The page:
bladder for continuous drainage during longer procedures. If this is planned, it will be
    inserted early in the procedure. An initial EP study takes an average of two and a half
    hours; however, they may range from one to six hours. Your family members can wait
    in your room or in one of several lounges, and will be notified when your study is
•   Catheters are flexible hollow plastic tubes, much like the intravenous catheter in your
    arm or hand, only larger to be placed in larger central veins. These are placed most
    commonly in veins, but occasionally in arteries, depending upon the type of study you
    are undergoing. Usually, two catheters are used, but, depending on the type of study
    to be performed, as many as five can be used. The purposes of these catheters are
    both to provide access to the vein or artery, for placement of pacing wires into the
    heart, and for administration of medications or fluids.
•   Long, thin, flexible wires, referred to as pacing wires, or intra-cardiac catheters, are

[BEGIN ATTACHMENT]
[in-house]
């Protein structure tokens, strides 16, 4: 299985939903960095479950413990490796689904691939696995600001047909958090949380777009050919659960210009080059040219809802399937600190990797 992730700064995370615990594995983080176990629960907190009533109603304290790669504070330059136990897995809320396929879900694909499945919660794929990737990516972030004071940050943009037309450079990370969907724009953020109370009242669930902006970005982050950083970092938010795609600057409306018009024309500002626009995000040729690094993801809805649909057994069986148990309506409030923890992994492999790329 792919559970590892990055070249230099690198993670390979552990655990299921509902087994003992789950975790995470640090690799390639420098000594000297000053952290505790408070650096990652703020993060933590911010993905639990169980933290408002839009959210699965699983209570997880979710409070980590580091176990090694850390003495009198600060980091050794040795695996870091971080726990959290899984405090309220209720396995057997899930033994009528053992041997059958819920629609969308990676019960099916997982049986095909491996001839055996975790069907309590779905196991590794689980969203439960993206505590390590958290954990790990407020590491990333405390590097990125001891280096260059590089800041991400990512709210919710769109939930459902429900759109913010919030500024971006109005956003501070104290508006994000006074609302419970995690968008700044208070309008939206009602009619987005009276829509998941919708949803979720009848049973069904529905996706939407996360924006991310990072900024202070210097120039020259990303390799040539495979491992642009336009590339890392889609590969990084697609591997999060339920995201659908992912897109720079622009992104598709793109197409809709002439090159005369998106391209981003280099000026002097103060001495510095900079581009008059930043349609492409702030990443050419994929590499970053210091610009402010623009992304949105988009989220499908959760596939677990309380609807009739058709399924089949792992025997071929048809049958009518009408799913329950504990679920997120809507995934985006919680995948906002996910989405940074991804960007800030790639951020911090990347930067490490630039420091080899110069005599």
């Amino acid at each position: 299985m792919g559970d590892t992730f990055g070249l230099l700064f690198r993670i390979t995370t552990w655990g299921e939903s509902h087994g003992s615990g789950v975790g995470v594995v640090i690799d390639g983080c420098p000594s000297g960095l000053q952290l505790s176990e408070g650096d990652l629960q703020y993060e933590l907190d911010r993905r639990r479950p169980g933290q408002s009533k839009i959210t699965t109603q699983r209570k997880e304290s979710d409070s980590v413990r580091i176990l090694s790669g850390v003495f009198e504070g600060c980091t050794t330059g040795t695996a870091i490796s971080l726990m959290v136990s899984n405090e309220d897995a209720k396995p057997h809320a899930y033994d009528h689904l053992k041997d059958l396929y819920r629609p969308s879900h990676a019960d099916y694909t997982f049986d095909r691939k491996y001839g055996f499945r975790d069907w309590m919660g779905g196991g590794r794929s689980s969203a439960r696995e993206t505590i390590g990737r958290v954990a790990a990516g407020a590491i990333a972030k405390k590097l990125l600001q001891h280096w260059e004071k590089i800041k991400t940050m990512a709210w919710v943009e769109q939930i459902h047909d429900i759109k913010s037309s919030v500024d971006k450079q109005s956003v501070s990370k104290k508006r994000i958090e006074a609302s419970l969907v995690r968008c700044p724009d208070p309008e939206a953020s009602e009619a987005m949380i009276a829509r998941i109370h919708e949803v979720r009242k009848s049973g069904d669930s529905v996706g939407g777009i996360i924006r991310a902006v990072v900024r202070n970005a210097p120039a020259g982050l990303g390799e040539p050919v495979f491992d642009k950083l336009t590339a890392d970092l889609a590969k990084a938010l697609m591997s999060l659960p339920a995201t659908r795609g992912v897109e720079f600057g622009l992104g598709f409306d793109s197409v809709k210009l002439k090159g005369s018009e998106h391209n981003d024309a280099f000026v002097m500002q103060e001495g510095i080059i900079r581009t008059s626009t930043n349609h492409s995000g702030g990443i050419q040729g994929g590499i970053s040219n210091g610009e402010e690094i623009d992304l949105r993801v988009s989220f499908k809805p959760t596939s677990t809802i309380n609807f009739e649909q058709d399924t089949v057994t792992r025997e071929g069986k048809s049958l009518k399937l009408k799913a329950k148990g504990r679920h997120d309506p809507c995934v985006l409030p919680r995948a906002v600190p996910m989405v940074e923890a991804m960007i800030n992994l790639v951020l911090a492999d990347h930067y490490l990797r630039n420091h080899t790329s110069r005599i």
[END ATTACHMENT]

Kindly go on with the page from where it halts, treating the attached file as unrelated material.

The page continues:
advanced through the IV catheter and up into the heart chambers under the guidance
    of an x-ray camera (see diagram). These pacing wires are used to both record the
    electrical patterns from inside the heart and to "pace" the heart. Pacing the heart is
    delivery of very small amounts of electricity to the heart muscle through the tip of the
    catheter. This causes a heart beat, and allows the electrophysiologist to compare
    your heart's response to paced beats to already known normal responses.
    Approximately half of the patients undergoing this procedure are aware of each heart
    beat, and therefore, feel their heart speed up, slow down, or "skip a beat". Many other
    people are completely unaware of the pacing procedure.
•   If an arrhythmia is provoked by the pacing, you may feel some of the same symptoms
    that caused you to seek medical attention. Please tell the EP staff what you feel. Let
    them know if you have shortness of breath, dizziness, light-headedness, or chest
    discomfort. A member of the team will be by your side and talking with you at all
•   After the test, the catheters will be removed. Firm pressure will be applied
    over the puncture site for approximately 15 minutes. This is necessary to
    prevent any bleeding from the insertion site. You will then be taken to your